Office supply chain Staples Inc. today finally acknowledged that a malware intrusion this year at some of its stores resulted in a credit card breach. The company now says some 119 stores were impacted between April and September 2014, and that as many as 1.16 million customer credit and debit cards may have been stolen as a result.
Yesterday’s story about the point-of-sale malware used in the Target attack has prompted a flood of reporting from antivirus and security vendors. Buried within those reports are some interesting details that speak to possible actors involved and to the timing and discovery of this breach.
Late last month I wrote about Citadel, an “open source” version of the ZeuS Trojan whose defining feature is a social networking component where users can report and fix programming bugs, suggest and vote on new features in upcoming versions, and generally guide development of the botnet malware. Since then, I’ve been given a peek inside that social networking space, and it suggests that Citadel’s collaborative approach is fueling rapid growth of this new malware strain.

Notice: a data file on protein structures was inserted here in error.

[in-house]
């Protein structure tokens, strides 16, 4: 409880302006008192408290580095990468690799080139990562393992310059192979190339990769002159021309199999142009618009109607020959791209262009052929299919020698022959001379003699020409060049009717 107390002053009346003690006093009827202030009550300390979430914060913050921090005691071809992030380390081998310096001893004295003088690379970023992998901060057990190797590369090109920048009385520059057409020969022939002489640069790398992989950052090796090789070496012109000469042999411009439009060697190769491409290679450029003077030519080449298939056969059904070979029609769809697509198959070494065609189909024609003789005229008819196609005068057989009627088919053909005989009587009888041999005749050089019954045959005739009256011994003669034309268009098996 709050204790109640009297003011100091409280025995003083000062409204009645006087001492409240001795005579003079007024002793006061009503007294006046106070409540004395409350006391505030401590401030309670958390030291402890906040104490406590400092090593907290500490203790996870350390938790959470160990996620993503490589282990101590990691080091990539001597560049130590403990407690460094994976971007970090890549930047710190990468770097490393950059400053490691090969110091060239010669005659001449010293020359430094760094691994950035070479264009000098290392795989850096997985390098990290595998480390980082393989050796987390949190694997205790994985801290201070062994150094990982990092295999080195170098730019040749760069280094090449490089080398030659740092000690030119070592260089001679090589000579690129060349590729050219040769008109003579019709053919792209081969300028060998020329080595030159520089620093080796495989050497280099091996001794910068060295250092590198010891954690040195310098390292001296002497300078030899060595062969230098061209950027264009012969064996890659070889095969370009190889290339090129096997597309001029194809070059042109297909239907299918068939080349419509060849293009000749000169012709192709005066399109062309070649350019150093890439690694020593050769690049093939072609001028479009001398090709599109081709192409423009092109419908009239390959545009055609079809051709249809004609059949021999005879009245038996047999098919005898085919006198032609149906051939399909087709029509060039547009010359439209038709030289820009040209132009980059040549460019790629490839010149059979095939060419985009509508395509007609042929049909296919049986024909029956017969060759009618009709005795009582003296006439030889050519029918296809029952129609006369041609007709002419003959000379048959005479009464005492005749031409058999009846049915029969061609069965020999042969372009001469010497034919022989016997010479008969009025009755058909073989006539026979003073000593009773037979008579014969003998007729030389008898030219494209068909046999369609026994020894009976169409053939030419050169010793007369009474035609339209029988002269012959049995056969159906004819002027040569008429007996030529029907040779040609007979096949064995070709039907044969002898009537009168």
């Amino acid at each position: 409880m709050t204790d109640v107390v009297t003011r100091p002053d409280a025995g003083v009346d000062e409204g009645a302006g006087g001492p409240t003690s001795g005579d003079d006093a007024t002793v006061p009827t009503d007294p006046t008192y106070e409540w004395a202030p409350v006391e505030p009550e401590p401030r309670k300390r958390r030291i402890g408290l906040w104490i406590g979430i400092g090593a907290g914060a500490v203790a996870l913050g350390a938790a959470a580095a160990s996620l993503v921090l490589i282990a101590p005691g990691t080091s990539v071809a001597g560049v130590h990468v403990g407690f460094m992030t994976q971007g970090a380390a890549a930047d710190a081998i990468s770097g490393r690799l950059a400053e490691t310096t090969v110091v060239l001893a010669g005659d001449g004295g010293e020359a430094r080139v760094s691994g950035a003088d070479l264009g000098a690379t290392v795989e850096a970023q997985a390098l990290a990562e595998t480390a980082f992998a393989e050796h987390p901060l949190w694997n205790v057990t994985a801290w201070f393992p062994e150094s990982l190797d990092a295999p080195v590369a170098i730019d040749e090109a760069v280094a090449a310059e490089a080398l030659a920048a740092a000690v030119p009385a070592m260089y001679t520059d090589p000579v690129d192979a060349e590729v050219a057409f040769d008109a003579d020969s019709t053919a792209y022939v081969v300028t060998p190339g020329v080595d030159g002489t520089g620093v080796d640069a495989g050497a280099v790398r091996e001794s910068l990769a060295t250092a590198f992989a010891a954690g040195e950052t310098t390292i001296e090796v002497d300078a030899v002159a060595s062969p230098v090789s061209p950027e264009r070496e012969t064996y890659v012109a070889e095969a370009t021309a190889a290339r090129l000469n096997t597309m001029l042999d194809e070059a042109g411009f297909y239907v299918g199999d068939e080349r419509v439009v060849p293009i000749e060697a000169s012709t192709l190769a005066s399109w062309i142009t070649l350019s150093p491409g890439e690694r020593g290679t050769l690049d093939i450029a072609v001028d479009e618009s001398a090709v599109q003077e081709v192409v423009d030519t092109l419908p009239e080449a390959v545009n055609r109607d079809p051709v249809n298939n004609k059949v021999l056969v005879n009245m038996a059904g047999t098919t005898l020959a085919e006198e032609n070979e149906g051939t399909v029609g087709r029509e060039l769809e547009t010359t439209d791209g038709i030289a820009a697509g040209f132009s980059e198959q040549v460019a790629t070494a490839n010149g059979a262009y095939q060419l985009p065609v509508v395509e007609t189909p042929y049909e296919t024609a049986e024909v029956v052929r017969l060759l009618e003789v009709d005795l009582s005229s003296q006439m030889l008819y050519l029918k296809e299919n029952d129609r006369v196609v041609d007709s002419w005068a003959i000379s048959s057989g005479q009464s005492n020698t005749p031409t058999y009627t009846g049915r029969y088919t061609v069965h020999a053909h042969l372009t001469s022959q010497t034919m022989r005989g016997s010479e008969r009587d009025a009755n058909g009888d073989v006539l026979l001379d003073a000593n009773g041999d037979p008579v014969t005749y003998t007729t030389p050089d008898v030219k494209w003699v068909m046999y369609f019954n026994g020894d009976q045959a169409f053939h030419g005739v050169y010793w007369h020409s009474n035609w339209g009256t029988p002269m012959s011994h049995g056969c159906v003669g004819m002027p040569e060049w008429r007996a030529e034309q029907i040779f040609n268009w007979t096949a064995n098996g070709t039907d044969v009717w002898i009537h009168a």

A customer who bought a license to the Citadel Trojan extended an invitation to drop in on that community of hackers. Those who have purchased the software can interact with the developers and other buyers via comments submitted to the Citadel Store, a front-end interface that is made available after users are validated through a two-step authentication process.
The latest version of the SpyEye trojan includes new capability specifically designed to steal sensitive data from Windows users surfing the Internet with the Google Chrome and Opera Web browsers.
The author of the SpyEye trojan formerly sold the crimeware kit on a number of online cybercrime forums, but has recently limited his showroom displays to a handful of highly vetted underground communities. KrebsOnSecurity.com recently chatted with a member of one of these communities who has purchased a new version of SpyEye. Screenshots from the package show that the latest rendition includes new “form grabbing” capabilities targeting Chrome and Opera users.
In October 2010, I discovered that the authors of the SpyEye and ZeuS banking Trojans — once competitors in the market for botnet creation and management kits — were killing further development of ZeuS and planning to fuse the two malware families into one supertrojan. Initially, I heard some skepticism from folks in the security community about this. But three months later, security experts are now starting to catch glimpses of this new hybrid Trojan in the wild, as the author(s) begins shipping a series of beta releases that include updated features on a nearly-daily basis.